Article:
On Christmas morning we jumped in the car and headed north, stopping at Whangarei falls, where people were out splashing around and enjoying sunny Christmas picnics. Later we drove further north and wandered around Paihia for a bit, enjoying the scenery, people watching, ordering takeaway; you know, the usual stuff. ;)
On Boxing day we made our way up to 90 mile beach, which is a bit of a misnomer. It took missionaries three days to travel along the entire length of the beach on horseback, and since they could normally travel 30 miles per day, they did a little simple math (hrmm 30 x 3 = 90) but forgot to take into account the extra time it takes horses to travel on sand. It's actually only about 55 miles long, but let's be real, that's still pretty impressive. It's a beautiful white sand beach and also officially a public highway (no joke). We weren't sure Lady Waka could survive the trip, otherwise we would have been all about taking this way to the northern tip of the island.
The road trip continues...
Our ice cream cravings satisfied, we took a short drive to walk through the giant kauri forest and visit Tane Mahuta: Lord of the Forest, aka the largest standing kauri tree. This tree plays an important role in the Maori creation myth as the son of the sky (his father) and earth (his mother). Tane Mahuta drove a wedge between his parents, pushing his father higher and higher, allowing light to come between them. Then Tane clothed his mother with vegetation, giving us the world as we know it. Since it is Christmas, I should point out that this tree is estimated to be about 2,000 years old (maybe more), meaning it would have theoretically been around during the lifetime of Christ.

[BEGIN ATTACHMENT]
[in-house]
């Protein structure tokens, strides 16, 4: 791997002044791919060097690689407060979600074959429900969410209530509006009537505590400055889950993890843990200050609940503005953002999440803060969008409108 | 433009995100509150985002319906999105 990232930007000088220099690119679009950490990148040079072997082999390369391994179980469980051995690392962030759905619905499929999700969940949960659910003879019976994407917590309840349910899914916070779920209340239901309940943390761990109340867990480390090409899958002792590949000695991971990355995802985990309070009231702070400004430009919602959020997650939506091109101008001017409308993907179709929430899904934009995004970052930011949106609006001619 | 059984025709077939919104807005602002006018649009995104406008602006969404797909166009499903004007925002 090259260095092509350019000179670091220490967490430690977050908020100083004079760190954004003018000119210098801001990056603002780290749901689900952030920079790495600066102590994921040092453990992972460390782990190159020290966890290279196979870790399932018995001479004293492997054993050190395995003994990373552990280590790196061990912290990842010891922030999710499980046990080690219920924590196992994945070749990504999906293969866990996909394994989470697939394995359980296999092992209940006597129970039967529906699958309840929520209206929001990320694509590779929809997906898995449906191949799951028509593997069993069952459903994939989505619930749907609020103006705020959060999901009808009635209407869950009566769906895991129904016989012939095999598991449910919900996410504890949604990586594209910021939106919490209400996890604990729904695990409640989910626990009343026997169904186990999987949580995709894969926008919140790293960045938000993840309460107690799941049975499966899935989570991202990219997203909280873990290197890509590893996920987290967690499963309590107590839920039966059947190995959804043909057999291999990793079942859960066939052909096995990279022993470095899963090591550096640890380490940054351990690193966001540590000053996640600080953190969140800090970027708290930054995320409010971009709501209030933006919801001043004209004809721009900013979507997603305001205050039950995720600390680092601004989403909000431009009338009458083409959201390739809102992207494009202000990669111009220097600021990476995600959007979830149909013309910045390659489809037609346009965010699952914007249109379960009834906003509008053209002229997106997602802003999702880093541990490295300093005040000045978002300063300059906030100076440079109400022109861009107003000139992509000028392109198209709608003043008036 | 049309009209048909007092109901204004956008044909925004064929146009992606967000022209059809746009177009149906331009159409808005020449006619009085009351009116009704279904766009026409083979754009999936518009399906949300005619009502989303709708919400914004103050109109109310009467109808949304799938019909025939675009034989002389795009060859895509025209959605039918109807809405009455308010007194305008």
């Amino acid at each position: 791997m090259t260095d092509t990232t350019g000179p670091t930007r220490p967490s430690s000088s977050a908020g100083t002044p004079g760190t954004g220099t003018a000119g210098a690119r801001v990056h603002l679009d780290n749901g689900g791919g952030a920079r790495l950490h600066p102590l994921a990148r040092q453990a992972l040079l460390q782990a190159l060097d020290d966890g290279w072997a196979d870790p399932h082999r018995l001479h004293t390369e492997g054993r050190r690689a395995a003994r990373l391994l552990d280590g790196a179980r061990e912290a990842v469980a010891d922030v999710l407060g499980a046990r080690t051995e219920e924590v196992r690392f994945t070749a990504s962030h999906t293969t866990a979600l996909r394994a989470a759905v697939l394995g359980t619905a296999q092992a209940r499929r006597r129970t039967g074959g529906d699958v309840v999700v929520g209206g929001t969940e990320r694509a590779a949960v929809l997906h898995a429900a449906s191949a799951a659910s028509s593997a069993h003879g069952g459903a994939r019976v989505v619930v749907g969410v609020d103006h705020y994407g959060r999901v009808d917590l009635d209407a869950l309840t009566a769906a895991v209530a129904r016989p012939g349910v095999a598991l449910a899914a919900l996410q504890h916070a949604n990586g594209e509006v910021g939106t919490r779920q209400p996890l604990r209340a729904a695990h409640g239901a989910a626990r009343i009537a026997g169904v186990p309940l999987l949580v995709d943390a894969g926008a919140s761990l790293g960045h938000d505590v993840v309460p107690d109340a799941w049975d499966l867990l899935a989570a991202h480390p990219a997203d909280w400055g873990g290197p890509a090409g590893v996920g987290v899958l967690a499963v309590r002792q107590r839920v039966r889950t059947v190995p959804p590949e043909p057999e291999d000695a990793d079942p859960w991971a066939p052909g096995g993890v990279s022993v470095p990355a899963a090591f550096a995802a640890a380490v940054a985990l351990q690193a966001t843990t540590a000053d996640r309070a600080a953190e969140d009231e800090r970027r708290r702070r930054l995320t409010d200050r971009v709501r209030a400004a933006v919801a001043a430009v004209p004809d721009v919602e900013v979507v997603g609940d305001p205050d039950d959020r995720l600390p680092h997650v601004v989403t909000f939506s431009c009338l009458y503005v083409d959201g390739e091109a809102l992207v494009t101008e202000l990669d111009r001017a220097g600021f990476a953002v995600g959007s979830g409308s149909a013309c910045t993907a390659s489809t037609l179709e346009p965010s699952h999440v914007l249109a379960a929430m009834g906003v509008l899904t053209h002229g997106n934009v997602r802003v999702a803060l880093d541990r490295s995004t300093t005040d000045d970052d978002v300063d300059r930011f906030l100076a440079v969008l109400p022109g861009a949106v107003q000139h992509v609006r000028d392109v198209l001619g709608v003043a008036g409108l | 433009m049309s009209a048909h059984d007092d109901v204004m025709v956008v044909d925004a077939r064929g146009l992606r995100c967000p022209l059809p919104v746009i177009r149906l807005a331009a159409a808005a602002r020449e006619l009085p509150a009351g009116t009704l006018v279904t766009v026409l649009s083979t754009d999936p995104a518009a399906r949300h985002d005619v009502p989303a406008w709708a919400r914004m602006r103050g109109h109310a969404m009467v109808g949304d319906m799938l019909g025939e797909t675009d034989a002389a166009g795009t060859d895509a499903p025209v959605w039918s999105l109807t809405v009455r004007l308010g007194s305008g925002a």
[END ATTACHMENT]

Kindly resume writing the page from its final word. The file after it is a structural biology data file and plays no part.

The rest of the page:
Although the Lord of the Forest and its fatter counterpart, the Father of the Forest, were both impressive, for me the most striking spot was at the Four Sisters: a set of towering trees that are believed to have spawned from four seeds of the same kauri. Apparently this is rare, as kauri normally grow alone. I've looked for stories surrounding the Four Sisters, but I haven't found any. If anyone comes across anything interesting, give me a shout!
There's a good reason our childhood stories are filled with enchanted forests: forests are enchanting. There's something really magical about the light, and how it's so densely unorganized, mysterious, teeming with life; each tree is an ecosystem in itself, and realizing that makes the whole of the woods feel like a galaxy.
She was not kidding. This was our view:
As an extra perk, on the way back home I met some Italians! Christmas present from the universe? I think so.
Whew! Well that about sums up our Christmas road trip. We're back in Auckland now, enjoying Auckland things. If you've made it to the end, we applaud your dedication, and we hope your holidays were fabulous, whatever form they took.
Merry Kiwi Christmas!